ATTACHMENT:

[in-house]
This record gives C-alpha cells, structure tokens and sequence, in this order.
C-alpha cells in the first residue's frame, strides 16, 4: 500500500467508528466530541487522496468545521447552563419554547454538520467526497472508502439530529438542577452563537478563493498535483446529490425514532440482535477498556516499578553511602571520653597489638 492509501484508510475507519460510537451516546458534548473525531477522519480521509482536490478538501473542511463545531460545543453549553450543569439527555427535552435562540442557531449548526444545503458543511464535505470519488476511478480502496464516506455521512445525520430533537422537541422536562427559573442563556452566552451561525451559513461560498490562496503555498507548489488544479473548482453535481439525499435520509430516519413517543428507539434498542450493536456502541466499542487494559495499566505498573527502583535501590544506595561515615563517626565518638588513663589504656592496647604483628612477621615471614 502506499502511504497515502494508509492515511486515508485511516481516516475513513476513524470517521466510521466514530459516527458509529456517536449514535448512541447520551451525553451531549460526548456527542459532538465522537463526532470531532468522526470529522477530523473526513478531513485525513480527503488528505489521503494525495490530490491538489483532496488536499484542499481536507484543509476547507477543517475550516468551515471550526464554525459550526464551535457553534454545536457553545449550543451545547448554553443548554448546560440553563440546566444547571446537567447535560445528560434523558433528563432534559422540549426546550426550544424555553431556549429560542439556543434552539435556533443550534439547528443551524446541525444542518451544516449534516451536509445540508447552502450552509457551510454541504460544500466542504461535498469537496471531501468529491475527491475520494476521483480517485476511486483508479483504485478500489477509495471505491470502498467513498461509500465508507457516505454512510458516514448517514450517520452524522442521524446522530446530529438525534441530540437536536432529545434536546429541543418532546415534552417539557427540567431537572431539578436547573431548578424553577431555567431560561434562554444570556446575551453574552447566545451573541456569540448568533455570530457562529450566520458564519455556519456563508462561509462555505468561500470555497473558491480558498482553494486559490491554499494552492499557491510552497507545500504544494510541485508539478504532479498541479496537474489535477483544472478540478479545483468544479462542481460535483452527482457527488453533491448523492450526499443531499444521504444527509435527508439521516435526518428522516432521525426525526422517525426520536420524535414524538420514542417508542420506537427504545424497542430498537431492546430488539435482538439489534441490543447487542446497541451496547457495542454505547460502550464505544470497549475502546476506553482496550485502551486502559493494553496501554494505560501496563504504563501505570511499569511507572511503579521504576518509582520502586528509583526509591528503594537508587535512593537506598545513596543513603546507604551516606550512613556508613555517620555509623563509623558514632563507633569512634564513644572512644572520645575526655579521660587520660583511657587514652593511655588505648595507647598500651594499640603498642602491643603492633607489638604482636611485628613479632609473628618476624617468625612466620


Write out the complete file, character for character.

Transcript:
[in-house]
This record gives C-alpha cells, structure tokens and sequence, in this order.
C-alpha cells in the first residue's frame, strides 16, 4: 500500500467508528466530541487522496468545521447552563419554547454538520467526497472508502439530529438542577452563537478563493498535483446529490425514532440482535477498556516499578553511602571520653597489638 492509501484508510475507519460510537451516546458534548473525531477522519480521509482536490478538501473542511463545531460545543453549553450543569439527555427535552435562540442557531449548526444545503458543511464535505470519488476511478480502496464516506455521512445525520430533537422537541422536562427559573442563556452566552451561525451559513461560498490562496503555498507548489488544479473548482453535481439525499435520509430516519413517543428507539434498542450493536456502541466499542487494559495499566505498573527502583535501590544506595561515615563517626565518638588513663589504656592496647604483628612477621615471614 502506499502511504497515502494508509492515511486515508485511516481516516475513513476513524470517521466510521466514530459516527458509529456517536449514535448512541447520551451525553451531549460526548456527542459532538465522537463526532470531532468522526470529522477530523473526513478531513485525513480527503488528505489521503494525495490530490491538489483532496488536499484542499481536507484543509476547507477543517475550516468551515471550526464554525459550526464551535457553534454545536457553545449550543451545547448554553443548554448546560440553563440546566444547571446537567447535560445528560434523558433528563432534559422540549426546550426550544424555553431556549429560542439556543434552539435556533443550534439547528443551524446541525444542518451544516449534516451536509445540508447552502450552509457551510454541504460544500466542504461535498469537496471531501468529491475527491475520494476521483480517485476511486483508479483504485478500489477509495471505491470502498467513498461509500465508507457516505454512510458516514448517514450517520452524522442521524446522530446530529438525534441530540437536536432529545434536546429541543418532546415534552417539557427540567431537572431539578436547573431548578424553577431555567431560561434562554444570556446575551453574552447566545451573541456569540448568533455570530457562529450566520458564519455556519456563508462561509462555505468561500470555497473558491480558498482553494486559490491554499494552492499557491510552497507545500504544494510541485508539478504532479498541479496537474489535477483544472478540478479545483468544479462542481460535483452527482457527488453533491448523492450526499443531499444521504444527509435527508439521516435526518428522516432521525426525526422517525426520536420524535414524538420514542417508542420506537427504545424497542430498537431492546430488539435482538439489534441490543447487542446497541451496547457495542454505547460502550464505544470497549475502546476506553482496550485502551486502559493494553496501554494505560501496563504504563501505570511499569511507572511503579521504576518509582520502586528509583526509591528503594537508587535512593537506598545513596543513603546507604551516606550512613556508613555517620555509623563509623558514632563507633569512634564513644572512644572520645575526655579521660587520660583511657587514652593511655588505648595507647598500651594499640603498642602491643603492633607489638604482636611485628613479632609473628618476624617468625612466620